One of the major issues I am now dealing with involves my job. As a NYC middle school teacher, I have almost enough sick days accumulated to get me through the rest of this school year. I am also blessed with dear friends who are willing and able (according to the guidelines) to donate some of their days to make up the difference. My chemo treatments, if everything goes according to schedule, will end the end of August, to be followed by internal radiation. I have begun to explore the possiblities that exist for me for the next school year and am toying with applying for a Restoration of Health Sabbatical at 60% pay. This will enable me to stay on payroll with my current benefits. Although I believe in always being hopeful, the reality is that only time will tell when that hopeful wish has been realized. I don't really know much about the radiation's effect or, for that matter, how I will tolerate the rest of the chemo. Some have mentioned Social Security Disability to me but from what I have researched, I don't think I fit the criteria, nor am I sure it is best for me at this time. I would appreciate hearing from anyone who might have investigated this further.

Well, Ro, this has become a rather long posting. I might, as you suggested, cut and paste it into a new discussion thread.

Thank you so much for responding to my posting. I wish you continued health and peace...JJ

hope_floats
Posts: 5
Joined: Aug 2011

Hi JJ,

Did anyone every respond to your asking about a current UPSC board? I was just curious. I've left a couple of post as a reply to two other members, and I don't see that they are writing back.

I would just really like to know. I had a sister diagnosed not even a month ago, and has already gone through her surgery, but had answers and am very worried.

Please let me know.

Thank you,

hope_floats

boo.brantley's picture
boo.brantley
Posts: 1
Joined: Jun 2010

My beautiful wife was diagnosed with UPSC in March 2010. Her tumor was very large and situated so that surgery was not possible. 3 rounds of carboplatin/paclitaxel later the ct scan showed a significant shrinkage and surgery was scheduled for a June 1, 4 weeks later. Surgery revealed Stage IV, Grade 3, with a metastasis to omentum, which was not removed in the radical hysterectomy. She is recovering well from surgery. We are seeking a radiology oncologist to guide us through the radio therapy world. Hopefully we can find a doctor to do another round of chemo therapies. Any suggestions in choosing a good oncologist for the continuation of the battle? Does anyone know anything about the use of monometric or fractional chemo in the fight of this particular type of uterine cancer?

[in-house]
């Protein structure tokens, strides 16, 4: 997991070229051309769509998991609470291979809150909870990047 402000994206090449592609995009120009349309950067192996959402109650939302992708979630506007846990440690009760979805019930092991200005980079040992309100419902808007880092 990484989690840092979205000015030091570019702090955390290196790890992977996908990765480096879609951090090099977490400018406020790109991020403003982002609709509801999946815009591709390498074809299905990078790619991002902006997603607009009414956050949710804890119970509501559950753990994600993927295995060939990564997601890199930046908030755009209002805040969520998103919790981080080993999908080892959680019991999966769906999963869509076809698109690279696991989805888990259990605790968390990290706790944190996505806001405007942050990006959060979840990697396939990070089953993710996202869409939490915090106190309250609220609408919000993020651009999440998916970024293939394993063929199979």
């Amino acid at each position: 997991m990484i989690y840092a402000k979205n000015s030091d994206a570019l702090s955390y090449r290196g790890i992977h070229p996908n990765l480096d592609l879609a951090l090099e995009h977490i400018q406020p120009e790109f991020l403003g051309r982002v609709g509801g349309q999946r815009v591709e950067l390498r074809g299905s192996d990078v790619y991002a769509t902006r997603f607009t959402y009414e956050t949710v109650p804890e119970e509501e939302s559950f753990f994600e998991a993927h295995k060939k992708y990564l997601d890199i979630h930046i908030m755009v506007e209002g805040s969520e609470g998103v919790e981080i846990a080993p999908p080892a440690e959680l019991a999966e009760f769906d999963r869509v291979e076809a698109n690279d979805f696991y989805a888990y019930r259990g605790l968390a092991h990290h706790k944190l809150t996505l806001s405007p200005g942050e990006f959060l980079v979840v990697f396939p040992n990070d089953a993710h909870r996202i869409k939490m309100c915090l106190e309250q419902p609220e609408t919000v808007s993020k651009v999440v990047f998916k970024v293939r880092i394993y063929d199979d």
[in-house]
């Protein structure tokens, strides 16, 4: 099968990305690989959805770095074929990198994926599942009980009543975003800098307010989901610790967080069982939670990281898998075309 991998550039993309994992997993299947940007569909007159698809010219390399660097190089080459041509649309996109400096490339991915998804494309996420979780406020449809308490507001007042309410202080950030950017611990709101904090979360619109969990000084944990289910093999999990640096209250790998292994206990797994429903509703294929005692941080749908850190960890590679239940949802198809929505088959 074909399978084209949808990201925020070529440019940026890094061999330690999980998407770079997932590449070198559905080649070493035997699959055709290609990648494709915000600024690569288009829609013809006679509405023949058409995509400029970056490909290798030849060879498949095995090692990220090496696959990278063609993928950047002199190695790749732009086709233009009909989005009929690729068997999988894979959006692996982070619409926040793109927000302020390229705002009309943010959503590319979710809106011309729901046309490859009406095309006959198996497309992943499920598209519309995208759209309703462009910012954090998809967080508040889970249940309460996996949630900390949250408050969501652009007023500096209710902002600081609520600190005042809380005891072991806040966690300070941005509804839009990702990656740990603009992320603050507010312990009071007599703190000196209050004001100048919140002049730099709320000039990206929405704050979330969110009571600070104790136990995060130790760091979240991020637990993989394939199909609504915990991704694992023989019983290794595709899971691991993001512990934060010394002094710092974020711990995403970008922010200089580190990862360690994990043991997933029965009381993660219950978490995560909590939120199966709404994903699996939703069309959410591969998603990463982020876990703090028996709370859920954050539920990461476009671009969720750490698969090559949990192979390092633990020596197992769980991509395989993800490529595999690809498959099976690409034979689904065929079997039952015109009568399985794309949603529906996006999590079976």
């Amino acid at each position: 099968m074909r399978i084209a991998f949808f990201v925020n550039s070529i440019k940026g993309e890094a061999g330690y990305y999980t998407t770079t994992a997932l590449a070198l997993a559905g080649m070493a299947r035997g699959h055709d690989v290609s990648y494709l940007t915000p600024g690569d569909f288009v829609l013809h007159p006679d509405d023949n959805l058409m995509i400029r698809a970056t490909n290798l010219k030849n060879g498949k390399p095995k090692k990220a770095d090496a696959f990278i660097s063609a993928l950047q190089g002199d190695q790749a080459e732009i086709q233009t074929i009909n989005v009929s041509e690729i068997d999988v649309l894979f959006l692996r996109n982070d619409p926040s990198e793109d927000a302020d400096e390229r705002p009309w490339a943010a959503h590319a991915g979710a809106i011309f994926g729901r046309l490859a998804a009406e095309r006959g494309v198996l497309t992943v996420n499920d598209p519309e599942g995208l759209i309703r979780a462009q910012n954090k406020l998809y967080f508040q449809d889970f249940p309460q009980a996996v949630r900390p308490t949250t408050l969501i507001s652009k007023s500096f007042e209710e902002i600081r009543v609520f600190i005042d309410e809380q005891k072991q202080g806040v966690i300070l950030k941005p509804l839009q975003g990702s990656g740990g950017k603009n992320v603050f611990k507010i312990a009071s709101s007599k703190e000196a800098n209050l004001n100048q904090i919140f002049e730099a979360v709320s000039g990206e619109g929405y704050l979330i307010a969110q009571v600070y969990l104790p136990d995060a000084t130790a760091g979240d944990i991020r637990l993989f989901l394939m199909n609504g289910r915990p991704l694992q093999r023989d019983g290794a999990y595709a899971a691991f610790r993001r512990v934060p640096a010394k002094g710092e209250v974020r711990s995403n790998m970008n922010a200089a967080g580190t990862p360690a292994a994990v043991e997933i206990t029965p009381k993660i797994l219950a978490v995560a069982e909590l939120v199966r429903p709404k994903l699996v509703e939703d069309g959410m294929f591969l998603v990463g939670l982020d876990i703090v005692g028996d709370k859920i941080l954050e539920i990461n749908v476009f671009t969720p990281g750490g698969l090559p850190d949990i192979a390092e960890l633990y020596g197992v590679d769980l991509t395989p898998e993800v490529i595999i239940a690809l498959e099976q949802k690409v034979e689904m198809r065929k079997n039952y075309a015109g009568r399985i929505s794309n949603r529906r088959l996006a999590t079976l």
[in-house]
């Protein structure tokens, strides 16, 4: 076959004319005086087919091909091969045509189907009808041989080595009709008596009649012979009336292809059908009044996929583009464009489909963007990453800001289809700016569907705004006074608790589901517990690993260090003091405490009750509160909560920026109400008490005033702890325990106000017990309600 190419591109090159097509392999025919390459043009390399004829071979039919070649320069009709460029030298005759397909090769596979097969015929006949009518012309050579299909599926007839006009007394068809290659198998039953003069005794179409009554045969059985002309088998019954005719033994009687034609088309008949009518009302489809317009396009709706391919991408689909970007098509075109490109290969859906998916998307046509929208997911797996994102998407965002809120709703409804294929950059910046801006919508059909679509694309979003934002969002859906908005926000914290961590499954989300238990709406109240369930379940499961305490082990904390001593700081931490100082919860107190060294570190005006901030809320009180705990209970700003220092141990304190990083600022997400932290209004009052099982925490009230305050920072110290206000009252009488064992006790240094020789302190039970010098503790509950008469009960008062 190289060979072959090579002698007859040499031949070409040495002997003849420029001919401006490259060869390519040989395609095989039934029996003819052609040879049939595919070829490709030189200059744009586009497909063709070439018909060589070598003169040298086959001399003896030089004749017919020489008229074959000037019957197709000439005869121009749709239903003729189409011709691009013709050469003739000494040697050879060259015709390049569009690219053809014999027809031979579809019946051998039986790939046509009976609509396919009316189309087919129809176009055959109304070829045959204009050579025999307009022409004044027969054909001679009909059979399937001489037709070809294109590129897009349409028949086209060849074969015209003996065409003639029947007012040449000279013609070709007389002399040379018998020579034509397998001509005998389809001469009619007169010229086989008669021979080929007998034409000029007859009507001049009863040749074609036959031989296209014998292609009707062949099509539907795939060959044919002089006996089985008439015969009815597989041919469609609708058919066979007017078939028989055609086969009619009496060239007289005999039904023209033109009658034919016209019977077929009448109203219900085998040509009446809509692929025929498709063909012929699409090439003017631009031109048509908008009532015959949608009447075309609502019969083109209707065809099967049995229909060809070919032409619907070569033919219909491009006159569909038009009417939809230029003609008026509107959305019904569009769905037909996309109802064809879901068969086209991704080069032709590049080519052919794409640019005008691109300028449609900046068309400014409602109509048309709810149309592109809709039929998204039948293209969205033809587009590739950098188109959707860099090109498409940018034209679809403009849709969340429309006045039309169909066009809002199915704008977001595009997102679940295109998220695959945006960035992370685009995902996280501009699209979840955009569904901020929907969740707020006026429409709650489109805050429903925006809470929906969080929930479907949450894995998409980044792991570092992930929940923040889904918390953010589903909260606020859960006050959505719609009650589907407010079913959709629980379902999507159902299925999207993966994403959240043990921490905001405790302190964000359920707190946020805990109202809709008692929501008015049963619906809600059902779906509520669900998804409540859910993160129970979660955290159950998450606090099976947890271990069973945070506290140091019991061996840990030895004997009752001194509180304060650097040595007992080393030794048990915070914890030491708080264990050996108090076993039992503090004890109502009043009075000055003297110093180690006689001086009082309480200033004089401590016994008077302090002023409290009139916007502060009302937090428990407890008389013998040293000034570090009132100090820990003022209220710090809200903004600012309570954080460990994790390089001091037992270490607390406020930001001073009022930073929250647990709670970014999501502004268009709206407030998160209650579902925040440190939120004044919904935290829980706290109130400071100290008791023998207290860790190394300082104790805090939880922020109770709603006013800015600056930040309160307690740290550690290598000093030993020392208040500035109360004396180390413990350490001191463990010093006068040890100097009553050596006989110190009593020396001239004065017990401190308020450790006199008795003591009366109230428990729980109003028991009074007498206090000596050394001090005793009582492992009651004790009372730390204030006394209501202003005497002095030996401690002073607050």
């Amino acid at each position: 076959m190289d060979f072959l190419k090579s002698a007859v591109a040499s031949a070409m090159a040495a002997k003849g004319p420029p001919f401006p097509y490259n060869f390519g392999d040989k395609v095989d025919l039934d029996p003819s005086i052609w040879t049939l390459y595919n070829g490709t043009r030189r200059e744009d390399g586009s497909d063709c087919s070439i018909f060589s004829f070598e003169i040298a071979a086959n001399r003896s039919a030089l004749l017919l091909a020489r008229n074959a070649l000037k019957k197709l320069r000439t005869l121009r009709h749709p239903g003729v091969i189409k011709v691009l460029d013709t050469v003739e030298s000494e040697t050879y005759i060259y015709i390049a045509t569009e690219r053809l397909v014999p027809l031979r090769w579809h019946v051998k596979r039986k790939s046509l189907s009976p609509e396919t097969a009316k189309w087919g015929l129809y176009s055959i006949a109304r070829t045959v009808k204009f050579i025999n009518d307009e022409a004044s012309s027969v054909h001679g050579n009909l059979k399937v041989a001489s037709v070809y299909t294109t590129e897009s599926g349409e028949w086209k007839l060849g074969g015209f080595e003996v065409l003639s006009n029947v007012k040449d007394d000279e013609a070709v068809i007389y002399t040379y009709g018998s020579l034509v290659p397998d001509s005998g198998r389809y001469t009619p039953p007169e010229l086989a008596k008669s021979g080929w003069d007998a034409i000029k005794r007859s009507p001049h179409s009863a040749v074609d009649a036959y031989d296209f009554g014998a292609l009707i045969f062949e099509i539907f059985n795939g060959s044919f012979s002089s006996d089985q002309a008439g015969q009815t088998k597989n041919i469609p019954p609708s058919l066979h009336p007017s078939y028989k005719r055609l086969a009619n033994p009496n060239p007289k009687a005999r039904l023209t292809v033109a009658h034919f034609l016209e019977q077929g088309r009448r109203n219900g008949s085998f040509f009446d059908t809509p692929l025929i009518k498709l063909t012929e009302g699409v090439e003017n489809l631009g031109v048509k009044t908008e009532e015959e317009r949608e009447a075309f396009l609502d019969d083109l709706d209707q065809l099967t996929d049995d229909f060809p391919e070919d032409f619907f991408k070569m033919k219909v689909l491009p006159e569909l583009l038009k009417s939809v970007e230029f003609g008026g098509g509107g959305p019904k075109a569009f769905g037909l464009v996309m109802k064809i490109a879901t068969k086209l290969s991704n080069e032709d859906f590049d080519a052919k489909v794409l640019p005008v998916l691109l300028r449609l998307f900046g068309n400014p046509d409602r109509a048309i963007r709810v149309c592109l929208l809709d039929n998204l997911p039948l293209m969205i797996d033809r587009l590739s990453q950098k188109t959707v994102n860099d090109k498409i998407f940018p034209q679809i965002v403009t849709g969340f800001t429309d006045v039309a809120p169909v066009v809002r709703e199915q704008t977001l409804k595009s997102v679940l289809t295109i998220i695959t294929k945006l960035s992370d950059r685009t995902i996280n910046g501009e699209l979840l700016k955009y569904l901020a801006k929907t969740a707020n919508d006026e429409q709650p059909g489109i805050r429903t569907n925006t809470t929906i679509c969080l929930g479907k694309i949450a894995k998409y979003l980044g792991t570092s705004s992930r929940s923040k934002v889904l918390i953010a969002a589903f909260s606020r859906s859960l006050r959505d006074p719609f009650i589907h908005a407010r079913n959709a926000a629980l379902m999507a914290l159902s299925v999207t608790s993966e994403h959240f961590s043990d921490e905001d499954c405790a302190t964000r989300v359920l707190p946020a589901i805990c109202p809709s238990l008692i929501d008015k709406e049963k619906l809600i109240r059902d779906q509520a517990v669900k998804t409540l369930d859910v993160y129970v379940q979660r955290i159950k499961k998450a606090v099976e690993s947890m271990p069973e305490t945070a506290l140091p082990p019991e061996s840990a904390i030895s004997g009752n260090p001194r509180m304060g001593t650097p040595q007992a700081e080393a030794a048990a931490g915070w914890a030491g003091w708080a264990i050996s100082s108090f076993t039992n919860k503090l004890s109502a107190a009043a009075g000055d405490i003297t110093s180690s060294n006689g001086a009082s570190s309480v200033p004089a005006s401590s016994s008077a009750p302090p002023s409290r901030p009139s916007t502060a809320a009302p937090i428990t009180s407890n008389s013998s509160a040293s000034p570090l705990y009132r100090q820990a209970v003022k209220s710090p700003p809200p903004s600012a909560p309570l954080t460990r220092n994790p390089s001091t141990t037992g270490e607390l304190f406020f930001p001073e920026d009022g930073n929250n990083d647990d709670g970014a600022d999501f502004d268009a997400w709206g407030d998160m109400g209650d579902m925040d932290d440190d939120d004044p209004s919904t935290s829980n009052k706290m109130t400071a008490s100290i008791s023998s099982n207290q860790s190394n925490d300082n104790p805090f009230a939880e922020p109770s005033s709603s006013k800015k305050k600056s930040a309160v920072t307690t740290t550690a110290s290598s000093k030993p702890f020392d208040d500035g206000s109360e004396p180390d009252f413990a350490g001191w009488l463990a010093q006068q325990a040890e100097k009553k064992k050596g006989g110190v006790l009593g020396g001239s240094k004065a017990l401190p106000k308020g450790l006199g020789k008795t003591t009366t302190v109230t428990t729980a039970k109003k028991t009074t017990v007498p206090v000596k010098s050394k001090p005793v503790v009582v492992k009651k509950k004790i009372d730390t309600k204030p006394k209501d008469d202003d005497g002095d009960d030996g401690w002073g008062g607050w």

daisy366's picture
daisy366
Posts: 1493
Joined: Mar 2009

Many oncologists are unfamiliar with this rare and aggressive cancer. Find an experienced gyn-oncologist to guide you. And get a second opinion or more if necessary.

I am pursuing alternative treatment (healing touch, massage, yoga, diet) along with standard western medicine. Check with your docs about any dietary change while getting chemo.

Best wishes to you and your wife. This site is a good support and information resource.

Mary Ann

Ro10's picture
Ro10
Posts: 1356
Joined: Jan 2009

Welcome to the site, but sorry to hear of your wife's diagnosis. I had 3 chemo treatments and then radiation and then 3 more chemo treatments. They call this the sandwich treatment. I had my surgery before the treatments though. I was diagnosed with UPSC Stage 3-C. Some people on this board have had the fractional chemo. One for a recurrence, and some as intial treatment. Most have had the chemo every 3 weeks.

Glad your wife is recovering well from her surgery. You will both remain in my prayers. Looking forward to further posts from you or your wife when she is up to writing. In peace and caring.

phyllisj
Posts: 2
Joined: Nov 2009

I started this journey in April 2008 but unfortunately only found this site in Nov 2009 when I had my 1st reoccurrence. It came back very heavily as it was not picked up for about 5 months. ( I'm in Montreal, Canada and as you may know we have Medicare. As a result, everything is paid for, which is very nice, but at the same time we do not have enough Drs. or money for the system to actually have the most timely delivery of services at all times.)

In any case, what I'm really curious to know is if anyone else is now similarly dealing with reoccurrence and if so, what chemo etc. are you receiving? I am now a stage 3, although after hysterectomy back in June 2008, I was stage1b. With the reoccurrence, I was put on carboplatin and caelex for an indeterminant number of rounds once a month. Next week I get #8 and am also scheduled for #9 on July23. I will then have another Pet/CT scan which will help them to decide where to go from there. My last Pet/CT, in April 2010, showed a good reduction of metastacies but also showed 3 new "spots".

Thanks for all the wonderful posts. I haven't read them all but they were very informative.
Best to all.

Nina_Canada
Posts: 1
Joined: Aug 2010

Hi,

My mother who is 74, and in excellent general condition, was diagnosed with UPSC and was operated on February 1st. She was stage 3C, at least that's what they are saying. She started quickly on carboplatin/Taxol chemo for 6 cycles. She had a PET scan just before her 4th cycle, which showed 4 tumors still in her abdomen.

She finished her 6 rounds of chemo, and then had another PET scan, which showed the exact 4 tumors, at the exact size they were in. It seems they did not shrink from the chemo, but remained the same.